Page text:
More Than Money
Issue #32

Passing the Torch: The Great Wealth Transfer

Table of Contents

“Ensuring Your Legacy”

Ethical Wills: What Are They? Why Have One?

By Susan Turnbull

When you think about the wealth of your family, the first thing you might think about is your bank account. But what other kinds of wealth do you have? Whatever your financial bottom line, you also have a wealth of experiences and values to pass on.
An ethical will is a non-legal document that provides a means to bequeath this non-material wealth. Ethical wills are usually written in the form of a letter and give you the opportunity to answer this question: What do I really want my loved ones to know and have in writing, forever? This might start off as an expression of love, and could include discussion of topics such as marriage, education, spiritual beliefs, and money. Ethical wills can be a great vehicle for sharing your personal experiences and family stories, expressing the "glue" that holds past, present, and future generations of your family together.
Writing an ethical will is a tradition that dates to medieval times. Each will is a unique reflection of its author and the time in which it is written. As author, you will be the first beneficiary of this reflective and inspiring process. What you will create is a celebration of your life to date in an intimate letter that can always be updated. It can be written on your own or you may choose to work with a consultant who can provide a structure to follow.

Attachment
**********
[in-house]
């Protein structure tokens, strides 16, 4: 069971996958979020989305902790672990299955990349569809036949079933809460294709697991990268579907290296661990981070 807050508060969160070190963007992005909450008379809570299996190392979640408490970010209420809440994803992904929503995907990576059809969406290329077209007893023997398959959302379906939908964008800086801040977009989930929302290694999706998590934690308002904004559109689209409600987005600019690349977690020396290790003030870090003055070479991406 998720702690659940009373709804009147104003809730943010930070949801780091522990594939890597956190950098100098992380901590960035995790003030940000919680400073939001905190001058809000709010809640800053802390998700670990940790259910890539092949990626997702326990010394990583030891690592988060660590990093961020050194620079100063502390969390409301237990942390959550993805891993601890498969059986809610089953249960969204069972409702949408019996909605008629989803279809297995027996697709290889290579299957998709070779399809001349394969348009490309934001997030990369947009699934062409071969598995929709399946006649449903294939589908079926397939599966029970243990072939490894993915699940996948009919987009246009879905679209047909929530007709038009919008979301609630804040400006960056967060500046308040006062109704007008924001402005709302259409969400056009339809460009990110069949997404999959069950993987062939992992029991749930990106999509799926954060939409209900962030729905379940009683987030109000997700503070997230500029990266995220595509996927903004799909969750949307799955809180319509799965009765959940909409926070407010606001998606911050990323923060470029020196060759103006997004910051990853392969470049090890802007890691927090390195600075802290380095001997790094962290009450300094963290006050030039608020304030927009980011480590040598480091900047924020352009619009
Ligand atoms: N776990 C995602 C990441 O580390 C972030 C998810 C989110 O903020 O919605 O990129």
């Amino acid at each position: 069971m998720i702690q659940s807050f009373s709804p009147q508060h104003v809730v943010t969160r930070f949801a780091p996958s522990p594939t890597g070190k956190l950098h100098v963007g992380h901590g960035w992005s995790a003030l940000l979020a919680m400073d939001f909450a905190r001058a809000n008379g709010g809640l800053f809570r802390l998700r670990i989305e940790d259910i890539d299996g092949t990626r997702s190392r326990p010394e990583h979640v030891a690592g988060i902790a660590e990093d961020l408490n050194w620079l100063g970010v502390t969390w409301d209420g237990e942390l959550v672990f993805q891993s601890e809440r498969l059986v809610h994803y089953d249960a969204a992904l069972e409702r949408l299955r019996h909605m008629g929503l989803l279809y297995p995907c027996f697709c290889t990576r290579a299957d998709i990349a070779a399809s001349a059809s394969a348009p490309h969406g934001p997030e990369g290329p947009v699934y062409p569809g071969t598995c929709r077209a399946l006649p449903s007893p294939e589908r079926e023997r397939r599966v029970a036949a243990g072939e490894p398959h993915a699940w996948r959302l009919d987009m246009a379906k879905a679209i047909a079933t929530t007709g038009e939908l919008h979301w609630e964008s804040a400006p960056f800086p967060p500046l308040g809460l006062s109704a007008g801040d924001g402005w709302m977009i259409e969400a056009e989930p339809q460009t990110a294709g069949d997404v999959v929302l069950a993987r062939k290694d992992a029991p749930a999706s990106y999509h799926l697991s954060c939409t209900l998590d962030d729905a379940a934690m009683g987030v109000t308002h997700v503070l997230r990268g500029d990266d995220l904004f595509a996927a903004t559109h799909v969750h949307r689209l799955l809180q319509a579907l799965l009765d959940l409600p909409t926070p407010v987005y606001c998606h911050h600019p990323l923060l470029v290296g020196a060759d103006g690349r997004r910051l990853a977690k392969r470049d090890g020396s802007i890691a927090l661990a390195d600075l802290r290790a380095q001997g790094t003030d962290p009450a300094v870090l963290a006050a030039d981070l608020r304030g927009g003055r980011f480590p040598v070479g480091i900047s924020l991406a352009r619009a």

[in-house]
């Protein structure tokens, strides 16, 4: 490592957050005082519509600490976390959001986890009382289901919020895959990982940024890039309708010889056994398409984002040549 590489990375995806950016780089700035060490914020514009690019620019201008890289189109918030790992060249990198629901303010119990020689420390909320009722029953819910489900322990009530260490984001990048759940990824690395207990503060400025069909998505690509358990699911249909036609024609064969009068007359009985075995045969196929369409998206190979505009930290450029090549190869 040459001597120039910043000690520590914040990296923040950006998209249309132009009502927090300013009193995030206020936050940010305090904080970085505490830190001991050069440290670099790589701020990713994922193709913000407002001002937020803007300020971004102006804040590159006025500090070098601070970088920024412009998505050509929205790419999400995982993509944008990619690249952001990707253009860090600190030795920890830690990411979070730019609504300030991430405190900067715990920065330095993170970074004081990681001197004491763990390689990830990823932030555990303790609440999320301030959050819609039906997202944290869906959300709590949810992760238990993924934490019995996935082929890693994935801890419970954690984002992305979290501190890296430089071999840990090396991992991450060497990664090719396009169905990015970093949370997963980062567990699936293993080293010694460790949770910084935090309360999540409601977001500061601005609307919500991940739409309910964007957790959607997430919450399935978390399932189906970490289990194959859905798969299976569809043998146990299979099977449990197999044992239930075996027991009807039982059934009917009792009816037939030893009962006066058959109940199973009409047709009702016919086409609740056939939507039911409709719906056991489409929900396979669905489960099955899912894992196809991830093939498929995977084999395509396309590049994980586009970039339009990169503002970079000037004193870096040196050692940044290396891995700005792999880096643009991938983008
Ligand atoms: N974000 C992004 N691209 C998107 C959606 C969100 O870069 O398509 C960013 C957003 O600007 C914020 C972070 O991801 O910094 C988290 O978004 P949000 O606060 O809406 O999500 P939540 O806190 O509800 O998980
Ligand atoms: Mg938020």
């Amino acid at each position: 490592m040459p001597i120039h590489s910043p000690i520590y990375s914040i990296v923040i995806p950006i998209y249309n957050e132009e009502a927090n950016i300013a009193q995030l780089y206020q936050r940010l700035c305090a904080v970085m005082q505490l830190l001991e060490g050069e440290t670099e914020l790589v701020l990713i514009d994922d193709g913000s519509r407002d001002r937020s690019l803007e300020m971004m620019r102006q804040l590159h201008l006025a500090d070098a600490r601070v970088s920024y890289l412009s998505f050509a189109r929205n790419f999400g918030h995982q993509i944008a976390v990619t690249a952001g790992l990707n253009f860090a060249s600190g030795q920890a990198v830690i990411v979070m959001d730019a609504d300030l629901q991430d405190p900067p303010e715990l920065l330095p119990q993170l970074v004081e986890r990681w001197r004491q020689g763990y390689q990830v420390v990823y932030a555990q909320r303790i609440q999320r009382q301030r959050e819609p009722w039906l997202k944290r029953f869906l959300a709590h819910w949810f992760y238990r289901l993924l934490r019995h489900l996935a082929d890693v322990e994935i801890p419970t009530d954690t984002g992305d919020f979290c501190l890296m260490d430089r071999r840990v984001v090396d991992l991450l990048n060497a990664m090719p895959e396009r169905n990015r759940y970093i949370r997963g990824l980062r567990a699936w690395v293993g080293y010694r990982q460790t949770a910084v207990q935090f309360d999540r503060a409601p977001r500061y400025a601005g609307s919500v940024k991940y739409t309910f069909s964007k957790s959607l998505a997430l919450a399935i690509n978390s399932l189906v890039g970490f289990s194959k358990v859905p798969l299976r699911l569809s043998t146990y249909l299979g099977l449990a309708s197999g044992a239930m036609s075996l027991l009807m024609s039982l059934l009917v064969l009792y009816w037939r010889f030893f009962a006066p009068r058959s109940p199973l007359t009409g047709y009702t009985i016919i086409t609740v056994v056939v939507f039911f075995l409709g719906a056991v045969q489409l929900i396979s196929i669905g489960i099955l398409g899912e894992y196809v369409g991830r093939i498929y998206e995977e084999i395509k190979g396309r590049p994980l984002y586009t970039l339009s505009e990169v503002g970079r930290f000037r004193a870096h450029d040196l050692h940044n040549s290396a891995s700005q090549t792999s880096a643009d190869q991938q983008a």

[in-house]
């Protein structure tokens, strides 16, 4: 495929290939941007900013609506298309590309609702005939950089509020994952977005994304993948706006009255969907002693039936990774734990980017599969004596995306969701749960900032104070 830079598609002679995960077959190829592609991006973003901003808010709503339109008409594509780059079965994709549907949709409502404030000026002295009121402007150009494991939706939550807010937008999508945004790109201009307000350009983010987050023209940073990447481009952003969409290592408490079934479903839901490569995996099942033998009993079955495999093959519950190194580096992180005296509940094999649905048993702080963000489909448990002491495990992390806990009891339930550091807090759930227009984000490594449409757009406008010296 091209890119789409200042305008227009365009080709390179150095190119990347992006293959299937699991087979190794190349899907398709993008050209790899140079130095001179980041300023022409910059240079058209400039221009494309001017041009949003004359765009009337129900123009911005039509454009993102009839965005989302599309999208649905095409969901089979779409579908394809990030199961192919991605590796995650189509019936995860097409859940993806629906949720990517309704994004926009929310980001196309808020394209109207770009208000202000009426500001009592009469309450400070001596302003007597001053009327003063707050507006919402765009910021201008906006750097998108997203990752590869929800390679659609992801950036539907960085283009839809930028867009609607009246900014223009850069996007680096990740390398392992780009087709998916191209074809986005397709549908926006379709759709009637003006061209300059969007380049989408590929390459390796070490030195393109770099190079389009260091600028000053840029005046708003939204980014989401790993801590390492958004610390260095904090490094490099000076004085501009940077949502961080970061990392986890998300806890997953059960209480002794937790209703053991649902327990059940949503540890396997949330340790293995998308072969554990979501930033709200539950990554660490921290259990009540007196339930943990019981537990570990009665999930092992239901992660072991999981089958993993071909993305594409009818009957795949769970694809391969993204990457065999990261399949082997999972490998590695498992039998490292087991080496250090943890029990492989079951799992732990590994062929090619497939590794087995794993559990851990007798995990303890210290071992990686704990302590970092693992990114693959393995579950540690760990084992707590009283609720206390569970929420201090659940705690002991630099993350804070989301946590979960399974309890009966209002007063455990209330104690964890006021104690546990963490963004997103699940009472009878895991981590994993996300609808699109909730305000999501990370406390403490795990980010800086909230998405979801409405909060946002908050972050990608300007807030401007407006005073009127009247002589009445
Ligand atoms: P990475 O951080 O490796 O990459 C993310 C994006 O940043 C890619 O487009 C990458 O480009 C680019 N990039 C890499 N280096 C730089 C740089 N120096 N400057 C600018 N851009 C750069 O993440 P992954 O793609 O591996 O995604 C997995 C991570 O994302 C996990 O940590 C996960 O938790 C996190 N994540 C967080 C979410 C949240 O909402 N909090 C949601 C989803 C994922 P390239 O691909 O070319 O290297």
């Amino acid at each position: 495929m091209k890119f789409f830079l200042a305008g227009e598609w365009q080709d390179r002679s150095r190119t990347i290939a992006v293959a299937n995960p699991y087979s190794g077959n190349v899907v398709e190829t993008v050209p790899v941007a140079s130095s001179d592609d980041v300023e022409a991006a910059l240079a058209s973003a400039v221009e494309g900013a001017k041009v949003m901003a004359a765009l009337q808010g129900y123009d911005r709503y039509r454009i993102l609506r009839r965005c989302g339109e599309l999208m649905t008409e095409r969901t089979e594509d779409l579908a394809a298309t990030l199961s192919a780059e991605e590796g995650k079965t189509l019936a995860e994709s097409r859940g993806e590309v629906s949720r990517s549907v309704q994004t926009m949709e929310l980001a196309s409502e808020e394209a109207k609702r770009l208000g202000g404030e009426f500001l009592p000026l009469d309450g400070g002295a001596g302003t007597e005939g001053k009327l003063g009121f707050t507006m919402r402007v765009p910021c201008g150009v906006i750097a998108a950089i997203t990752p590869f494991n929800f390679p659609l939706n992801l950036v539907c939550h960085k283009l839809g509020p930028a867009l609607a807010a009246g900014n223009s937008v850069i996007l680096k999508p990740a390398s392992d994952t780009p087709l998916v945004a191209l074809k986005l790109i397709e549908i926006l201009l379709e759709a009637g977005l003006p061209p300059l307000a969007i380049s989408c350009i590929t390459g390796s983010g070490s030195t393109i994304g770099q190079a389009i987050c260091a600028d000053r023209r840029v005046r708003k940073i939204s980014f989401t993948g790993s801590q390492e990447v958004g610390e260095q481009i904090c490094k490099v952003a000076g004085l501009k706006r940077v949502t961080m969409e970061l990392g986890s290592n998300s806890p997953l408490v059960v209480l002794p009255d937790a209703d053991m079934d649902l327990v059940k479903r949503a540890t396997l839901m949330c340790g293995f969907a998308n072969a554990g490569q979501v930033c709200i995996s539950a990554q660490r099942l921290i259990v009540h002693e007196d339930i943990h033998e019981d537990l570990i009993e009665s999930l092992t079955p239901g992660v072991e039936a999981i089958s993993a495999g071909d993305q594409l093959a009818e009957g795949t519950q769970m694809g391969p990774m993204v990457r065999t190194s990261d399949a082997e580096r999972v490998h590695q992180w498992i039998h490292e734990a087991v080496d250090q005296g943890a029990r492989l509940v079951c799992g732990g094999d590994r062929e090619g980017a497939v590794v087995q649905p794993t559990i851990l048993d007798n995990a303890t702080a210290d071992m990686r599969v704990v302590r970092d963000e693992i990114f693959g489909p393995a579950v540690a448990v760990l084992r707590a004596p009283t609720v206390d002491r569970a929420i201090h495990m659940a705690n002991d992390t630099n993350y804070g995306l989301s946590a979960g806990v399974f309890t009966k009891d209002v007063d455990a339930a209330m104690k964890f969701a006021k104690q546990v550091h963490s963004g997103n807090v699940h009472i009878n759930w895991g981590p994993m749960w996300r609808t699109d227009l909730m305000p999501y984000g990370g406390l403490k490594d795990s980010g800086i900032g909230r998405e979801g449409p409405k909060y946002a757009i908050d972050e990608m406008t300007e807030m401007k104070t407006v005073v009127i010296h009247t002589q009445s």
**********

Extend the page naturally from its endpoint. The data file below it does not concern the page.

Drawing up an ethical will means that you can be sure that nothing is left unsaid. Ethical wills are valuable for every family, but here are some examples of how they can serve as important complements to legal documents:

  • You sold the family business that your father started and your children will get the proceeds. You can use your ethical will to tell them about how the business started and what it meant to your father and you.
  • Your grandchildren will inherit your insurance policy when they turn 21. Do you want them to know where the money came from; how you managed money when you were a young adult; what you hope they do with it? You can use your ethical will to talk to your grandchildren about the money.
  • You've decided to leave most of your estate to philanthropic causes. You can use your ethical will to explain the values that led you to this decision.
  • You have a disabled child for whom you have set up a trust. Do you want to say something about the emotional care of the child?

An ethical will gives you a place to put all the things that have no place in a regular will.

Susan Turnbull ( www.your ) is a former journalist and professional writer who has made ethical wills her specialty.

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